22 November 2019
We spoke to artist Paul Kindersley about his experience performing his play ‘Ship of Fools’ at Kettle’s Yard this October as part of our exhibition, ‘The Cambridge Show’. After the exhibition, a photoshoot was staged in the Kettle’s Yard House. Here’s what he had to say:
‘Ship of Fools’ is a performance based loosely on the allegorical painting by Hieronymus Bosch of the same title. The play looks at themes of personal autonomy, group dynamics, ecology and responsibility, whilst also being silly, exuberant and confusing. I wrote the play, made the costumes and backdrops and worked with a group of friends, family, actors and collaborators. Each element informed another: the costumes became characters, the backdrops became plot points, the monologues became drawings. Each performance had a different configuration of performers, most of whom had never read the script before, meaning each performance was a unique work, a spontaneous mix of rehearsal and performance.
It was an honour to present the work at Kettle’s Yard, after performing it with Skip Gallery in Selfridges and at a group show in The Arts Building, London. Kettle’s Yard has been part of my life since before I was born. I grew up just around the corner and my father was a friend of Jim Ede. Kettle’s Yard has always been a place for interacting with art – so a performance piece seemed natural, as a piece of interactive and living art. The painted backdrops contain imagery from a myriad of sources. They were inspired by family members and Hieronymus Bosch, but also contain a nod to Cambridge’s own artistic culture through a few figures from a print made by 20th-century Cambridge wood engraver, Gwen Raverat.
The House is a magical place. I can remember visiting as a child – either on a school trip or just popping in on my way to town. It’s full of fascinating museum objects yet remains welcoming and cosy like a home. Our merry troupe, though disruptive and loud, sat well amongst the artworks. I immediately saw connections with the intricate and complicated David Jones pencil drawings. I also thought of Jim Ede inviting students to visit in the early days, and the exciting and loud discussions that must have been sparked. Larger than life characters such as Gaudier-Brzeska and Christopher Wood can be seen at Kettle’s Yard and our intervention helped bring the craziness of living artists to the surface too!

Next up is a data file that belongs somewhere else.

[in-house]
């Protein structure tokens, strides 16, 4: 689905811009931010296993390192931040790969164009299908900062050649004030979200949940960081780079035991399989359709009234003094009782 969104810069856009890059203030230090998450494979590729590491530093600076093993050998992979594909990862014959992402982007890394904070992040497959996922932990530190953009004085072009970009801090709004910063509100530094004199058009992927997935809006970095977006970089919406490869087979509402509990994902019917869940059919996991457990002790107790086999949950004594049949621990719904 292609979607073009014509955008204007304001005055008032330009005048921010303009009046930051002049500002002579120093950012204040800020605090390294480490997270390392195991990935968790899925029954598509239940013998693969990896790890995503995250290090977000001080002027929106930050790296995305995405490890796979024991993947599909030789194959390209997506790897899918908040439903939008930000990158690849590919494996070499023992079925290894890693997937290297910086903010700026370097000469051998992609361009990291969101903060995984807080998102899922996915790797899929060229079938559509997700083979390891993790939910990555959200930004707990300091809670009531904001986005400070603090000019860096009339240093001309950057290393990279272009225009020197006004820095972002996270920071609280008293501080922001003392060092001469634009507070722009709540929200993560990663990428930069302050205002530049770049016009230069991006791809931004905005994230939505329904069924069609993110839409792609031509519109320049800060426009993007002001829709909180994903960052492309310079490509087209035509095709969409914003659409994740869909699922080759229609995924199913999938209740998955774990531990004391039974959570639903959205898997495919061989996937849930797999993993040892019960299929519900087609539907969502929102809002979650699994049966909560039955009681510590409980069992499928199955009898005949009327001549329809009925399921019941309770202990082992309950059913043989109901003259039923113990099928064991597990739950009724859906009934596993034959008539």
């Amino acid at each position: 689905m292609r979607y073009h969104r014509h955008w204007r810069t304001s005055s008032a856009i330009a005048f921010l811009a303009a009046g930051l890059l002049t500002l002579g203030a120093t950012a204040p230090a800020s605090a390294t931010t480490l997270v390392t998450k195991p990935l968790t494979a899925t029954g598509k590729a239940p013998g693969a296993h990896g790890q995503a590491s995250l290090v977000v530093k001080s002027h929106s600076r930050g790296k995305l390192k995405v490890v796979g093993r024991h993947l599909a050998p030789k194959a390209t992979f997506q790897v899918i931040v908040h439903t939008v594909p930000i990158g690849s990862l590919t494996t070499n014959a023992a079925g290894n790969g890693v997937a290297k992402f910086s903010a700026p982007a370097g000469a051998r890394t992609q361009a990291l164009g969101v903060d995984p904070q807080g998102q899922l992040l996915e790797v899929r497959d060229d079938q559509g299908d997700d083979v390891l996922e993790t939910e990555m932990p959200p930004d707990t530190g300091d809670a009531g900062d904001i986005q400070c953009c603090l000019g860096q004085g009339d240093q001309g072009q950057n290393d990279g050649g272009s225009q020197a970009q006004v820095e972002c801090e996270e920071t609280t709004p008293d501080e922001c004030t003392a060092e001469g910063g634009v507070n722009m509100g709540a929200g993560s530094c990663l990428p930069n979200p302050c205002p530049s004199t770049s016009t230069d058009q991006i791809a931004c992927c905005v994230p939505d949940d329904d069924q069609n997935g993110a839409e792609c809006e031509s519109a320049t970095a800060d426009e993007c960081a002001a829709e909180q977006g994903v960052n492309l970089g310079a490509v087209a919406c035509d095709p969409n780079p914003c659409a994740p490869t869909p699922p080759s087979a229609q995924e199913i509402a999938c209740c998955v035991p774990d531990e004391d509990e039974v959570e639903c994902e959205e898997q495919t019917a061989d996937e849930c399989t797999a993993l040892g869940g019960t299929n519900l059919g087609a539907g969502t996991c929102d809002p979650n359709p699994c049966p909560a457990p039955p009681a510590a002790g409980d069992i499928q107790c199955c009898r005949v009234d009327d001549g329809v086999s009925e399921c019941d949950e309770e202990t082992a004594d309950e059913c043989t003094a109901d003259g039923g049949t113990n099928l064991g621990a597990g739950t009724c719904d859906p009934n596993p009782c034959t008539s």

I wanted to thank My Linh Le for doing the photos. She’s an incredible photographer and really managed to capture the essence of our shoot. I love the one of me mimicking the Brzeska dancer – its my favourite corner of the House. My other favourites include myself and Oliver Warren (as the Pancake Eater character) in front of the Wrestlers relief, another favourite artwork of mine. We take the two characters fighting, or perhaps lovemaking? And expand them into a physical tableau where ambiguous storylines emerge. I also love the image of us all around the small dining table as we have the look of a Dutch old master painting splashed with neon. I would like to thank all the amazing performers who participated in the Ship, especially Marina Scott, Oliver Warren, Henry Page, Neil Ogden and Mercedes Baptiste Halliday who were also in the House photo shoot.
I have just been up in Scotland shooting my third feature length film, The Burning Baby, which I am now in the process of editing. Like ‘Ship of Fools’ I worked with a cast of friends and actors. The filming was a series of performances, during which we were all living and working together. I am interested in alternative utopian living and this film explores this through fairytale and community. Its also a psychological horror film that explores non verbal communication and nature vs. nurture. Ideas and costumes and wigs and backdrops and shoes from ‘Ship of Fools’ all feature in the film, as all of my work can be seen as one continued project… watch this space… coming soon to a cinema near you!
All photographs were taken by My Linh Le.